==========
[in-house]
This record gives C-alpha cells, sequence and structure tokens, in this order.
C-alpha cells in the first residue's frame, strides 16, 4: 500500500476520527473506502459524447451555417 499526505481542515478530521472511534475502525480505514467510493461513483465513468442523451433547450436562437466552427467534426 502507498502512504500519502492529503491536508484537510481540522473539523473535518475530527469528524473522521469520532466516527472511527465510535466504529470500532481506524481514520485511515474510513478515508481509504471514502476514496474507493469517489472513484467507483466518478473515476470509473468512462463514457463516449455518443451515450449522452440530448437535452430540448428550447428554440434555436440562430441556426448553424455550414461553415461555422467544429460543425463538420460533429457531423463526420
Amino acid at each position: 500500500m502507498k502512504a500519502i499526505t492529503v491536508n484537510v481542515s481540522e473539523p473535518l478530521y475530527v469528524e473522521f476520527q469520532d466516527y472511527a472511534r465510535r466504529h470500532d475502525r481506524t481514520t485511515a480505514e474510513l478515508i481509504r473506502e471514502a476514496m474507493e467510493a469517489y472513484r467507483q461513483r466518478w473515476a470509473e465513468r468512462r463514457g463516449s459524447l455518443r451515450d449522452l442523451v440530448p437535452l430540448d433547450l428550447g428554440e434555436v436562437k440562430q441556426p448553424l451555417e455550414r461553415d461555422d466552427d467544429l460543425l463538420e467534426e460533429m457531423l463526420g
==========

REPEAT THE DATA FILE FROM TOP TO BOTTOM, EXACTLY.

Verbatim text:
[in-house]
This record gives C-alpha cells, sequence and structure tokens, in this order.
C-alpha cells in the first residue's frame, strides 16, 4: 500500500476520527473506502459524447451555417 499526505481542515478530521472511534475502525480505514467510493461513483465513468442523451433547450436562437466552427467534426 502507498502512504500519502492529503491536508484537510481540522473539523473535518475530527469528524473522521469520532466516527472511527465510535466504529470500532481506524481514520485511515474510513478515508481509504471514502476514496474507493469517489472513484467507483466518478473515476470509473468512462463514457463516449455518443451515450449522452440530448437535452430540448428550447428554440434555436440562430441556426448553424455550414461553415461555422467544429460543425463538420460533429457531423463526420
Amino acid at each position: 500500500m502507498k502512504a500519502i499526505t492529503v491536508n484537510v481542515s481540522e473539523p473535518l478530521y475530527v469528524e473522521f476520527q469520532d466516527y472511527a472511534r465510535r466504529h470500532d475502525r481506524t481514520t485511515a480505514e474510513l478515508i481509504r473506502e471514502a476514496m474507493e467510493a469517489y472513484r467507483q461513483r466518478w473515476a470509473e465513468r468512462r463514457g463516449s459524447l455518443r451515450d449522452l442523451v440530448p437535452l430540448d433547450l428550447g428554440e434555436v436562437k440562430q441556426p448553424l451555417e455550414r461553415d461555422d466552427d467544429l460543425l463538420e467534426e460533429m457531423l463526420g